art_plant_large Click to view images

Stretch marks

General characteristics

General characteristics

Stretch marks (or striae) are little tears that appear in the middle layer of the skin (the dermis) after it has been stretched beyond its normal stretch capacity and results in a kind of scar. The stretched skin becomes thinner and the marks leave a depression in the skin. They tend to form as a result of periods of rapid growth or weight gain such as during growth spurts in puberty and pregnancy but can also form from use of corticosteroids or other medical conditions where adrenal output is high such as Cushing's disease. Other hormones such as oestrogen also have an impact on the occurrence of stretch marks. Common sites for stretch marks include the breasts, thighs, tops of arms, lower back and the lower abdomen. The stretch marks often start off as purplish red lines that fade to a silvery white colour over time. They are generally more common in women than men.

The exact mechanism is unclear but it is known that the stretching and certain hormones causes an inflammatory reaction within the skin that leads to a reduction in collagen (an important structural component of skin) production and a break down of the elastic components in the skin. In response to the damage, the skin produces new collagen and elastin in a repair attempt but these new layers are weaker, thinner and less well organised structurally than the original fibres. This is why the skin of a stretch mark feels more delicate and appears thinner than the normal skin around it.

Healing objectives are to try and prevent stretch marks from forming in circumstances such as pregnancy by moisturising the skin several times daily, drinking plenty of water, good whole foods and avoiding processed foods. When they have already developed, foods, herbs , gentle massage and natural moisturisers can go a long way to help.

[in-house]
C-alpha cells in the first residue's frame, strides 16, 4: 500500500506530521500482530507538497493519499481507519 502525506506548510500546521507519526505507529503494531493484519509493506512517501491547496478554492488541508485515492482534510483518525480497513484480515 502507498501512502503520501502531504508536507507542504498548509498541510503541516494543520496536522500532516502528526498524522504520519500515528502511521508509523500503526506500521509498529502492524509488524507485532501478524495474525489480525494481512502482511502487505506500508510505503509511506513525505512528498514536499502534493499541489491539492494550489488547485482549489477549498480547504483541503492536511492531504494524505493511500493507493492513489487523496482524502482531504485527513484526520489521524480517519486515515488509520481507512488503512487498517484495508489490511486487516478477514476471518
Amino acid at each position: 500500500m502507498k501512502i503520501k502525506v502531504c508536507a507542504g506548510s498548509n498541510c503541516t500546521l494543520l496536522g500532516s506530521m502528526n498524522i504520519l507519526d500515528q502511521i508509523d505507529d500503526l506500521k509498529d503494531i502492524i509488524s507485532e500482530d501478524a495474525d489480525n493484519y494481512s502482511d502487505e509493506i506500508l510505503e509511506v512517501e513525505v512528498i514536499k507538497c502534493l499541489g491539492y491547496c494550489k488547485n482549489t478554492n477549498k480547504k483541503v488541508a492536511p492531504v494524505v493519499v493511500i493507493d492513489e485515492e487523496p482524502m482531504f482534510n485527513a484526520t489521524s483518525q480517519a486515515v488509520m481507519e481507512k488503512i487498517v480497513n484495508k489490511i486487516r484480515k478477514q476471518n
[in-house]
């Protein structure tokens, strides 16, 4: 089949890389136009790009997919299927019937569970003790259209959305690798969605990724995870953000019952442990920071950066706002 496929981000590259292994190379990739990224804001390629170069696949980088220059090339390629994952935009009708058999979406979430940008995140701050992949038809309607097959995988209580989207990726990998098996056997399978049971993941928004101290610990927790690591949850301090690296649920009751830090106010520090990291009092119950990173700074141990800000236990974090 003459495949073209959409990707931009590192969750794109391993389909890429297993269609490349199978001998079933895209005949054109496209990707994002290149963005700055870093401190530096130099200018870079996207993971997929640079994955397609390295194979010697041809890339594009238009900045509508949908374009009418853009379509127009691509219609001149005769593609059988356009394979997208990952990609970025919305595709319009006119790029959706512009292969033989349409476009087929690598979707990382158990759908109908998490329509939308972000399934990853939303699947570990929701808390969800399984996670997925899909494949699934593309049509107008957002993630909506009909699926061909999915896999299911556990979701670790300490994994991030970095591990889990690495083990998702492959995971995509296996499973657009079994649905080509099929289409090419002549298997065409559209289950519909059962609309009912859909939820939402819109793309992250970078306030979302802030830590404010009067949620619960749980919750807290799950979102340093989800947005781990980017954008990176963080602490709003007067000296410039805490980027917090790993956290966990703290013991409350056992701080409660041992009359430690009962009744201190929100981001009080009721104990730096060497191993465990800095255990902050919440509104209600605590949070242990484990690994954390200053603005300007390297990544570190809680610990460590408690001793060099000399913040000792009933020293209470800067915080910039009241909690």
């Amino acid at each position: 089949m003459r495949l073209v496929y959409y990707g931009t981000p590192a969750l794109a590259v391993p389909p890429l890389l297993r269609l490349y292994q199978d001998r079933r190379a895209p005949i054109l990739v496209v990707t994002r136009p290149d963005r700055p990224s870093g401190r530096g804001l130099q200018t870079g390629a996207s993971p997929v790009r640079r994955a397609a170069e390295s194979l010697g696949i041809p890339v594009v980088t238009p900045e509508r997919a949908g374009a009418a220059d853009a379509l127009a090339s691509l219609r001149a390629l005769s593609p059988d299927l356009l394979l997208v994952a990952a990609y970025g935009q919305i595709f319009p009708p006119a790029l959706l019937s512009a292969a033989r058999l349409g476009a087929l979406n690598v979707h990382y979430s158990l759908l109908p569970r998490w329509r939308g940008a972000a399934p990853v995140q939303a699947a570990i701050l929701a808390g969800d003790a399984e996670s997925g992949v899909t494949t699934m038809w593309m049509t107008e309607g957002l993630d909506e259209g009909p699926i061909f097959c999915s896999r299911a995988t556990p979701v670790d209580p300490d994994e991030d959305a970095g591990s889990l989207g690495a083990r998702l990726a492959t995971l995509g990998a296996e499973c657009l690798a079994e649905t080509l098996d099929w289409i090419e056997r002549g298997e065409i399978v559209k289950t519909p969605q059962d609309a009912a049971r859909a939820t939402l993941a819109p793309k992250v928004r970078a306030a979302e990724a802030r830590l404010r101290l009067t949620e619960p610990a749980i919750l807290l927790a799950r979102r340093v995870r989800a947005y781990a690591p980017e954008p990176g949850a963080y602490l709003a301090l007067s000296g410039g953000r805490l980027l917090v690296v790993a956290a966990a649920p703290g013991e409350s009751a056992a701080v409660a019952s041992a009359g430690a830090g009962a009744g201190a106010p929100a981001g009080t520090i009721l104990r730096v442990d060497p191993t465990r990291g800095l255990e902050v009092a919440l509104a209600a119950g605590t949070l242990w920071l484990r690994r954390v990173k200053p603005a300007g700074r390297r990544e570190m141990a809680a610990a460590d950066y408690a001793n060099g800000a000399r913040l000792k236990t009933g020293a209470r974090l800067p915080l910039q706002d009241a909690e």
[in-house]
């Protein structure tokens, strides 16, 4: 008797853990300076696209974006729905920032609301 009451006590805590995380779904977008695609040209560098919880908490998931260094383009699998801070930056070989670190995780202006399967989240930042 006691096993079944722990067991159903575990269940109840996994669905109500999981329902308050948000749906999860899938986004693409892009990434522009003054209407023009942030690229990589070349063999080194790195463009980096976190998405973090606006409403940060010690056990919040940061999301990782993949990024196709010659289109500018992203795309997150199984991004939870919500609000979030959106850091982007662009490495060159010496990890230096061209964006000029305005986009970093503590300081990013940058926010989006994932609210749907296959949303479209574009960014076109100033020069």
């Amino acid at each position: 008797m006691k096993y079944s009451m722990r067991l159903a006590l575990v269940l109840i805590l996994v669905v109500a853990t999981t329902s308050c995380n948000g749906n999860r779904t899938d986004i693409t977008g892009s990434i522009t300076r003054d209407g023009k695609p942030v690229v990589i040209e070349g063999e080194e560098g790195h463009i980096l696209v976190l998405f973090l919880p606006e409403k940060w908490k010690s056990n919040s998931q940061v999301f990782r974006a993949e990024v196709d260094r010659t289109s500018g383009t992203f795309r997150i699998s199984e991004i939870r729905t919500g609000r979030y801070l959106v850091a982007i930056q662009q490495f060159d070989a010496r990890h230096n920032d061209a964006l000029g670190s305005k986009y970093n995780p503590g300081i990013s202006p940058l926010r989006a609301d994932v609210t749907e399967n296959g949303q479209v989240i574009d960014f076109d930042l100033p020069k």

Diet and lifestyle

Diet and lifestyle

Drink plenty of water to keep the skin well hydrated as well hydrated skin is capable of stretching further without becoming damaged.

Vitamin C and other antioxidant rich (vitamins A and E) foods can also help to keep the skin in optimum health and lessen the likelihood of stretch marks. Fish oils, vegetables, berry fruits and most other fruit and vegetables, whole grains, legumes, eggs, nuts and seeds are all good sources.

Foods that are rich in zinc can help to maintain the skins structural strength and therefore help to prevent stretchmarks and reduce their appearance. Good sources include pumpkin seeds, sea-foods such as oysters and crab, dark poultry meat, almonds, beef and legumes.


Useful herbs

Useful herbs

Gotu kola tea has a good reputation for aiding the skin and for helping to prevent and lessen stretch marks. Use a teaspoon of herb per cup and take up to 3 cups daily.

Comfrey leaf can be taken as a tea or added to a bath. It encourages the strengthening and flexibility of all connective tissues, including the structures of the skin. It encourages the production of new connective tissue so can be very useful to treat stretch marks. You can also infuse the leaves into some oil and use it to rub into the skin. If taking as a tea, use a teaspoon of leaf to each cup and take one cup daily. Avoid taking internally whilst pregnant or breast feeding, use the oil externally instead.


Natural healing

Natural healing

Some people have achieved good results in reducing the appearance of stretch marks by applying warm castor oil to them. For more stubborn or deeper marks, keep the oil warm by placing a hot water bottle over the area and leave for half an hour or so. Repeat daily until results are seen.

Raw unprocessed coconut oil can also help reduce the appearance of stretch marks. Rub into the affected areas daily.


  • No comments found
Add comment

Mini Cart

 x 

Cart empty
Child watering plants

 

 

 

© the wild pharma 2013 | tel: +044 [0]1435 831 525 | email : This email address is being protected from spambots. You need JavaScript enabled to view it. | Terms of using this website